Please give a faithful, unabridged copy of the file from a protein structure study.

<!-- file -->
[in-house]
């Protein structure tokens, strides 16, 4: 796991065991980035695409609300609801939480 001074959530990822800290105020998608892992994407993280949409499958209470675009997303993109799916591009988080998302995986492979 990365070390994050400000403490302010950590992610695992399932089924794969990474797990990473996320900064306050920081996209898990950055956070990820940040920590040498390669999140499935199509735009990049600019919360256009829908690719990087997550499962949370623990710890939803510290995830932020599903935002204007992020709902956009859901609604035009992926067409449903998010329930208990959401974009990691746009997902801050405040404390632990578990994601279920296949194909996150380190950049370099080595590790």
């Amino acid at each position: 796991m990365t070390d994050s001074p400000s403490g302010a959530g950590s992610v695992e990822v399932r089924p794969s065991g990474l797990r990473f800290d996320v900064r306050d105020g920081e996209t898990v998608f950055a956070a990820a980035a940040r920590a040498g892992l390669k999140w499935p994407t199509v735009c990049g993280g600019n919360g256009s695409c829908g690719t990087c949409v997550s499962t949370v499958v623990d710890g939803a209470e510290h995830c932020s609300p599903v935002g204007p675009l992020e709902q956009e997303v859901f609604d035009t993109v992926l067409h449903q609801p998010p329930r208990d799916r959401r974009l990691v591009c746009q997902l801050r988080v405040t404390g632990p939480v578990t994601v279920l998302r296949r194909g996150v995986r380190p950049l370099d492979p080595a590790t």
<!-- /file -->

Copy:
[in-house]
């Protein structure tokens, strides 16, 4: 796991065991980035695409609300609801939480 001074959530990822800290105020998608892992994407993280949409499958209470675009997303993109799916591009988080998302995986492979 990365070390994050400000403490302010950590992610695992399932089924794969990474797990990473996320900064306050920081996209898990950055956070990820940040920590040498390669999140499935199509735009990049600019919360256009829908690719990087997550499962949370623990710890939803510290995830932020599903935002204007992020709902956009859901609604035009992926067409449903998010329930208990959401974009990691746009997902801050405040404390632990578990994601279920296949194909996150380190950049370099080595590790």
């Amino acid at each position: 796991m990365t070390d994050s001074p400000s403490g302010a959530g950590s992610v695992e990822v399932r089924p794969s065991g990474l797990r990473f800290d996320v900064r306050d105020g920081e996209t898990v998608f950055a956070a990820a980035a940040r920590a040498g892992l390669k999140w499935p994407t199509v735009c990049g993280g600019n919360g256009s695409c829908g690719t990087c949409v997550s499962t949370v499958v623990d710890g939803a209470e510290h995830c932020s609300p599903v935002g204007p675009l992020e709902q956009e997303v859901f609604d035009t993109v992926l067409h449903q609801p998010p329930r208990d799916r959401r974009l990691v591009c746009q997902l801050r988080v405040t404390g632990p939480v578990t994601v279920l998302r296949r194909g996150v995986r380190p950049l370099d492979p080595a590790t």